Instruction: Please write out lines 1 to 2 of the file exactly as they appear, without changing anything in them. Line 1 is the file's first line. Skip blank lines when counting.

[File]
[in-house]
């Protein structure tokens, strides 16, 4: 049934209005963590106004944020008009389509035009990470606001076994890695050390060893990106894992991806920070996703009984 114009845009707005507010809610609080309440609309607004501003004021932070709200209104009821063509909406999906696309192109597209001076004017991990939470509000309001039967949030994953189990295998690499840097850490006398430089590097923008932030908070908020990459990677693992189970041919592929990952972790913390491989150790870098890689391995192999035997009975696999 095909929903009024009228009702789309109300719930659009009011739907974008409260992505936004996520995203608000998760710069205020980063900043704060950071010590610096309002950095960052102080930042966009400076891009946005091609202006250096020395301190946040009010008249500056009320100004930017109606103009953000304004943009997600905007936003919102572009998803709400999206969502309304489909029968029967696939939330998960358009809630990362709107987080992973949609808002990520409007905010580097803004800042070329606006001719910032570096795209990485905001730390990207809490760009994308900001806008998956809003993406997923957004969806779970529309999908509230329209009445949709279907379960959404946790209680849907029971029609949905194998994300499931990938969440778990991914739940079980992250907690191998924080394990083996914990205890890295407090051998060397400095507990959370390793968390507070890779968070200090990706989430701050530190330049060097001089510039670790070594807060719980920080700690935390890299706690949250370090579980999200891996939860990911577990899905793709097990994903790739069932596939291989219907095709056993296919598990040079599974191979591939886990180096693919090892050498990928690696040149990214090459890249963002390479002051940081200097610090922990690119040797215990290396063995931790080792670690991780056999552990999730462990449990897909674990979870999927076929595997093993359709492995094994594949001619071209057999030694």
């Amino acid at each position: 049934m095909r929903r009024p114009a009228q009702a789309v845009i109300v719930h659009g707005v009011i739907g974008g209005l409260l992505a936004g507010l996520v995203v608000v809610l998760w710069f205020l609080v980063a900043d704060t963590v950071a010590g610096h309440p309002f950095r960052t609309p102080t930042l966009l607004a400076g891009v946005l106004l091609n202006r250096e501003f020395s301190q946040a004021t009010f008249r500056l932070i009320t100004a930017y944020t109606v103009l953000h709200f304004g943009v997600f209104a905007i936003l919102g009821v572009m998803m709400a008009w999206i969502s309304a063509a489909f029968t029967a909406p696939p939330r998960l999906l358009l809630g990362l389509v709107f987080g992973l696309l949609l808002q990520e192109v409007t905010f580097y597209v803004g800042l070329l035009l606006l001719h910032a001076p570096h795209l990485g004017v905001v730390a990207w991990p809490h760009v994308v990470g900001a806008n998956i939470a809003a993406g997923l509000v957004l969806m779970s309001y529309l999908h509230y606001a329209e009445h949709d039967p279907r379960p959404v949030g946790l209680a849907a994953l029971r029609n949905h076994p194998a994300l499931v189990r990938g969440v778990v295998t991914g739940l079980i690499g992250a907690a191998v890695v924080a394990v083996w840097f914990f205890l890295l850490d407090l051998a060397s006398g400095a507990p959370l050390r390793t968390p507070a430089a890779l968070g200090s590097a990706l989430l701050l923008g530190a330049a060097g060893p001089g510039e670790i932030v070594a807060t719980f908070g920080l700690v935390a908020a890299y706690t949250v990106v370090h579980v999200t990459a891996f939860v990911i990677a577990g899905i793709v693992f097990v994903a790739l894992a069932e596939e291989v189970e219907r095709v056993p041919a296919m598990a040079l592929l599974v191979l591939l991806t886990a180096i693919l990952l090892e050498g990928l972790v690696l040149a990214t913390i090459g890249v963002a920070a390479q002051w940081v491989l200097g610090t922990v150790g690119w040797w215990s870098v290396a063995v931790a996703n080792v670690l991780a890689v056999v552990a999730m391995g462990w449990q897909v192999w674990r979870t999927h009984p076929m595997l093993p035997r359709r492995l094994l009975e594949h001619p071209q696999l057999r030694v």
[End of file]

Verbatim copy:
[in-house]
């Protein structure tokens, strides 16, 4: 049934209005963590106004944020008009389509035009990470606001076994890695050390060893990106894992991806920070996703009984 114009845009707005507010809610609080309440609309607004501003004021932070709200209104009821063509909406999906696309192109597209001076004017991990939470509000309001039967949030994953189990295998690499840097850490006398430089590097923008932030908070908020990459990677693992189970041919592929990952972790913390491989150790870098890689391995192999035997009975696999 095909929903009024009228009702789309109300719930659009009011739907974008409260992505936004996520995203608000998760710069205020980063900043704060950071010590610096309002950095960052102080930042966009400076891009946005091609202006250096020395301190946040009010008249500056009320100004930017109606103009953000304004943009997600905007936003919102572009998803709400999206969502309304489909029968029967696939939330998960358009809630990362709107987080992973949609808002990520409007905010580097803004800042070329606006001719910032570096795209990485905001730390990207809490760009994308900001806008998956809003993406997923957004969806779970529309999908509230329209009445949709279907379960959404946790209680849907029971029609949905194998994300499931990938969440778990991914739940079980992250907690191998924080394990083996914990205890890295407090051998060397400095507990959370390793968390507070890779968070200090990706989430701050530190330049060097001089510039670790070594807060719980920080700690935390890299706690949250370090579980999200891996939860990911577990899905793709097990994903790739069932596939291989219907095709056993296919598990040079599974191979591939886990180096693919090892050498990928690696040149990214090459890249963002390479002051940081200097610090922990690119040797215990290396063995931790080792670690991780056999552990999730462990449990897909674990979870999927076929595997093993359709492995094994594949001619071209057999030694």